The Scary Stuff – Part 4

“In the end I returned and lived, but my nights are filled with strange memories, nor have I ever permitted a doctor to give me opium again.” – H.P. Lovecraft

…Continued from Last… Year?

This is it. The End of my series.

There will be no new games presented here. But rather a summary of what I have learned over the years. Some hints and pointers to what I think makes a good Horror Story and how you can achieve that in a Role Playing Game.

Guiding Stars

The Mystery is infinitely more exciting than the truth behind it!

Fear of the unknown, playing of the fantasy of the audience/players, keeping some of the secrets hidden even after the grand finale. Remember the old X-Files series? Remember how everyone agreed that the conspiracy episodes were SO much better than the “another mutant who needs some sort of bodily fluid from other humans to survive” kind of episodes? Why? Because one of them added more fuel to the mystery-fire, the other one didn’t. Also note how many episodes about this conspiracy could go by without actually revealing much of anything, and yet all these bits and pieces made you want to try to put the puzzle together… to explore how they fit and let your imagination do some heavy lifting. THAT’s what kept the X-Files alive. The Mystery. The urge to solve the puzzle. Every episode you thought you got one more piece to the puzzle, but in reality you were probably just right back where you started.

Reality always trumps fiction!

It might not look like it at first but some of the most horrific stories of our time have actually happened for real. If you want to tell a good horror story you should always try to tie in Real World events and or elements, to ground it in reality and let it grow into fiction along the way is the best way to both build Player “suspension of disbelief”, get inspiration to your story and also come to some logical conclusions about a lot of the potential holes in your story.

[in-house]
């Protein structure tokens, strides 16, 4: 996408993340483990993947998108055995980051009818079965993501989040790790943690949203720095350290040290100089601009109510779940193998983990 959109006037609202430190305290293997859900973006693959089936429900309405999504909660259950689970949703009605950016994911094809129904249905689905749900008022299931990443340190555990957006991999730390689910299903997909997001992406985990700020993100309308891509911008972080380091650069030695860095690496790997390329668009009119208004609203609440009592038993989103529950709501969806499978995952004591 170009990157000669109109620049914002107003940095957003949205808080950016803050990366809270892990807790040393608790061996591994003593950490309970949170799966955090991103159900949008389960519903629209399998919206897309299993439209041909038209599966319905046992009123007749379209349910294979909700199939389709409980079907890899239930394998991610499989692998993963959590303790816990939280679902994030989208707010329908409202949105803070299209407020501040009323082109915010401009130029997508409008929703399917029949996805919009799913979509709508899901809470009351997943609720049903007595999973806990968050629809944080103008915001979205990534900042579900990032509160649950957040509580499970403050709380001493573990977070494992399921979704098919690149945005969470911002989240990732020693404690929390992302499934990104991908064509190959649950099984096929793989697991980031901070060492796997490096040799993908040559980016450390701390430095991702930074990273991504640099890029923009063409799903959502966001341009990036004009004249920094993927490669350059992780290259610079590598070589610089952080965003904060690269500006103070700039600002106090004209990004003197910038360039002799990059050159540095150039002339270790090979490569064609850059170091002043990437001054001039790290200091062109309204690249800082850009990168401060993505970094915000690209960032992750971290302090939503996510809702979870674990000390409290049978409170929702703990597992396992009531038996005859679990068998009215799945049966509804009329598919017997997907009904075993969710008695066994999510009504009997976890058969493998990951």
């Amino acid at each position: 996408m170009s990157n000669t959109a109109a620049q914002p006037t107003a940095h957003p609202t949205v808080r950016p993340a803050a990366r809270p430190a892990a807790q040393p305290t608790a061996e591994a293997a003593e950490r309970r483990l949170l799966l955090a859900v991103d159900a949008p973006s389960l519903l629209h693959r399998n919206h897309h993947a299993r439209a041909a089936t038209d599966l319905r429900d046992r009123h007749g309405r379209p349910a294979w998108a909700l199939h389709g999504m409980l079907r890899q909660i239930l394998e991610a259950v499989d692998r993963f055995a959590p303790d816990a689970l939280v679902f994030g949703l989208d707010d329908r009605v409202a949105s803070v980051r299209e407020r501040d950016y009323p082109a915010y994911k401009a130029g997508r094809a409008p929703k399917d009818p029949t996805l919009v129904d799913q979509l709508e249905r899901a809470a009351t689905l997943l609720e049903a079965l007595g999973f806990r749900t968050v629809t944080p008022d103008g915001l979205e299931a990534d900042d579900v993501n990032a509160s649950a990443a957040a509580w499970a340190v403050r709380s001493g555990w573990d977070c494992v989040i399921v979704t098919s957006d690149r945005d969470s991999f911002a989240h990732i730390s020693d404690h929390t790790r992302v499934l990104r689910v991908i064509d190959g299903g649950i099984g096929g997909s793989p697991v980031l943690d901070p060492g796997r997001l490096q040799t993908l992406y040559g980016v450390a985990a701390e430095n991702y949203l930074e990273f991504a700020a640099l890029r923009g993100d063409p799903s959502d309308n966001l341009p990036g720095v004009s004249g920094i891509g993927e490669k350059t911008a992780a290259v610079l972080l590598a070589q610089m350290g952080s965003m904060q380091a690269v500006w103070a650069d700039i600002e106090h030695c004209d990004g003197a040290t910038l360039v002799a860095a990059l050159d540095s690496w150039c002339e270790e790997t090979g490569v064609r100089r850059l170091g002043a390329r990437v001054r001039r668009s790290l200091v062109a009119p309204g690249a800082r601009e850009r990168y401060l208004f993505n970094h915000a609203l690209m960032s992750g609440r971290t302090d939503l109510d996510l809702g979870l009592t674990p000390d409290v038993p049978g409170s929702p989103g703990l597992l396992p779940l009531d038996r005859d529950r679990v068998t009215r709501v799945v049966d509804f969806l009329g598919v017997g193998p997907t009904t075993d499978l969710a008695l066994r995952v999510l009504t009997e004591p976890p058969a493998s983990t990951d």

Some of the absolute best horror session I’ve played have been based on real (or slightly-tweaked-real) events. Some of the “hand-outs” even being based on real police reports and evidence…

Example: A Call of Cthulhu Adventure with a King in Yellow Backdrop, about Trepanation. Citing real journal entries on the subject,

“After some time there was an ominous sounding schlurp and the sound of bubbling. I drew the trepan out and the gurgling continued. It sounded like air bubbles running under the skull as they were pressed out. I looked at the trepan and there was a bit of bone in it. At last!”

– source:

“The horror face” by gregyb

Corner Stones of Horror

  1. Helplessness
    It doesn’t matter what you do. You cannot shield yourself from the dread that grows within your own mind. You are chained, and forced to watch your loved one cut in half with a chainsaw, and there is not a damn thing you can do about it.
  2. Isolation
    The bridge has fallen, the phones are dead. No one will help you, no one will hear you scream. You are all alone, except of course… the terror out there. This is also something that can damage the human mind (in and of itself) from lack of contact with others. See Cabin Fever, Stir Crazy and other similar conditions. It makes you unbalanced, irritable, short tempered, violent and prone to look at other human beings as strange or intolerable.